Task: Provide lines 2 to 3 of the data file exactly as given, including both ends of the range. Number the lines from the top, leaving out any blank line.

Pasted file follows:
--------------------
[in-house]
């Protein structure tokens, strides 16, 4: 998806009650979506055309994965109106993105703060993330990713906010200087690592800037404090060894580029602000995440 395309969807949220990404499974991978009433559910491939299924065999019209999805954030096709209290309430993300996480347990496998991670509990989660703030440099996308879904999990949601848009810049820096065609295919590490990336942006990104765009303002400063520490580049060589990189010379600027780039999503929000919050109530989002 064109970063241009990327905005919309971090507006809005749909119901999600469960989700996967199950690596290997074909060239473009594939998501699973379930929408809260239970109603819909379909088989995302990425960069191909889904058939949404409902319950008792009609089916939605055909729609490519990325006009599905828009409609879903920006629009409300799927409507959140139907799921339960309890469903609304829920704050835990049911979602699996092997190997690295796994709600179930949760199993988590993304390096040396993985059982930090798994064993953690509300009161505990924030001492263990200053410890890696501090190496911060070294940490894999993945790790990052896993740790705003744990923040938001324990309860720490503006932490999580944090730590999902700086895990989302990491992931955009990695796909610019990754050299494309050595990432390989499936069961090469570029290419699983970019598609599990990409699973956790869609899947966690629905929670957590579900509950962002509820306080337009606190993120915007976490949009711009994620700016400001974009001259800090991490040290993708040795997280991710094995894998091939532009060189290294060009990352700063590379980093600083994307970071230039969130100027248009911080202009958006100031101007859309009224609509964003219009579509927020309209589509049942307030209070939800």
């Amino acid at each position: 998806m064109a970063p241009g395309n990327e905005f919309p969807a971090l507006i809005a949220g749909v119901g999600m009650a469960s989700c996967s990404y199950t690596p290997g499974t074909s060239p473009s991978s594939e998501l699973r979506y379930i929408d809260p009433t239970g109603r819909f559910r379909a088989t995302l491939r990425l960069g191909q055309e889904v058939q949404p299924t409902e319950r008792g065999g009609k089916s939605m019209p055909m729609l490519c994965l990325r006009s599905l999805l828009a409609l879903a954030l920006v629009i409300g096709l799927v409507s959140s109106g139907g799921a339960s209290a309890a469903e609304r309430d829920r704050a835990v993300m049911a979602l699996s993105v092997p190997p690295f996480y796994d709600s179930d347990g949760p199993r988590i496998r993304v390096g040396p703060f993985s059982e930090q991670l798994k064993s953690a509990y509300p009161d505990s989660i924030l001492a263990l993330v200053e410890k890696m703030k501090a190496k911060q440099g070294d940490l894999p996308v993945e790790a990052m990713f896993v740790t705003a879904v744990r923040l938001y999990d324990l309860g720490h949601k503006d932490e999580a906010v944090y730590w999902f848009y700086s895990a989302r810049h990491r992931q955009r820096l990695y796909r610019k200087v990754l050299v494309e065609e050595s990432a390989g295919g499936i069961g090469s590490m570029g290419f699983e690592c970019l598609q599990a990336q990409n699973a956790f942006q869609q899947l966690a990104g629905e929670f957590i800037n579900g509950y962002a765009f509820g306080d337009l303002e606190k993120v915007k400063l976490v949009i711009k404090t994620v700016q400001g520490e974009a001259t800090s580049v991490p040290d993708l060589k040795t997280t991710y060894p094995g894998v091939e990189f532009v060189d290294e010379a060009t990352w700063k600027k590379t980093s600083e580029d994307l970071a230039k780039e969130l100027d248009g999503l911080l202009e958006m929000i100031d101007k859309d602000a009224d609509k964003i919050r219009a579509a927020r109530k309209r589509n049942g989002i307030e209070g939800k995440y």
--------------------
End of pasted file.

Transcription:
């Protein structure tokens, strides 16, 4: 998806009650979506055309994965109106993105703060993330990713906010200087690592800037404090060894580029602000995440 395309969807949220990404499974991978009433559910491939299924065999019209999805954030096709209290309430993300996480347990496998991670509990989660703030440099996308879904999990949601848009810049820096065609295919590490990336942006990104765009303002400063520490580049060589990189010379600027780039999503929000919050109530989002 064109970063241009990327905005919309971090507006809005749909119901999600469960989700996967199950690596290997074909060239473009594939998501699973379930929408809260239970109603819909379909088989995302990425960069191909889904058939949404409902319950008792009609089916939605055909729609490519990325006009599905828009409609879903920006629009409300799927409507959140139907799921339960309890469903609304829920704050835990049911979602699996092997190997690295796994709600179930949760199993988590993304390096040396993985059982930090798994064993953690509300009161505990924030001492263990200053410890890696501090190496911060070294940490894999993945790790990052896993740790705003744990923040938001324990309860720490503006932490999580944090730590999902700086895990989302990491992931955009990695796909610019990754050299494309050595990432390989499936069961090469570029290419699983970019598609599990990409699973956790869609899947966690629905929670957590579900509950962002509820306080337009606190993120915007976490949009711009994620700016400001974009001259800090991490040290993708040795997280991710094995894998091939532009060189290294060009990352700063590379980093600083994307970071230039969130100027248009911080202009958006100031101007859309009224609509964003219009579509927020309209589509049942307030209070939800």
């Amino acid at each position: 998806m064109a970063p241009g395309n990327e905005f919309p969807a971090l507006i809005a949220g749909v119901g999600m009650a469960s989700c996967s990404y199950t690596p290997g499974t074909s060239p473009s991978s594939e998501l699973r979506y379930i929408d809260p009433t239970g109603r819909f559910r379909a088989t995302l491939r990425l960069g191909q055309e889904v058939q949404p299924t409902e319950r008792g065999g009609k089916s939605m019209p055909m729609l490519c994965l990325r006009s599905l999805l828009a409609l879903a954030l920006v629009i409300g096709l799927v409507s959140s109106g139907g799921a339960s209290a309890a469903e609304r309430d829920r704050a835990v993300m049911a979602l699996s993105v092997p190997p690295f996480y796994d709600s179930d347990g949760p199993r988590i496998r993304v390096g040396p703060f993985s059982e930090q991670l798994k064993s953690a509990y509300p009161d505990s989660i924030l001492a263990l993330v200053e410890k890696m703030k501090a190496k911060q440099g070294d940490l894999p996308v993945e790790a990052m990713f896993v740790t705003a879904v744990r923040l938001y999990d324990l309860g720490h949601k503006d932490e999580a906010v944090y730590w999902f848009y700086s895990a989302r810049h990491r992931q955009r820096l990695y796909r610019k200087v990754l050299v494309e065609e050595s990432a390989g295919g499936i069961g090469s590490m570029g290419f699983e690592c970019l598609q599990a990336q990409n699973a956790f942006q869609q899947l966690a990104g629905e929670f957590i800037n579900g509950y962002a765009f509820g306080d337009l303002e606190k993120v915007k400063l976490v949009i711009k404090t994620v700016q400001g520490e974009a001259t800090s580049v991490p040290d993708l060589k040795t997280t991710y060894p094995g894998v091939e990189f532009v060189d290294e010379a060009t990352w700063k600027k590379t980093s600083e580029d994307l970071a230039k780039e969130l100027d248009g999503l911080l202009e958006m929000i100031d101007k859309d602000a009224d609509k964003i919050r219009a579509a927020r109530k309209r589509n049942g989002i307030e209070g939800k995440y």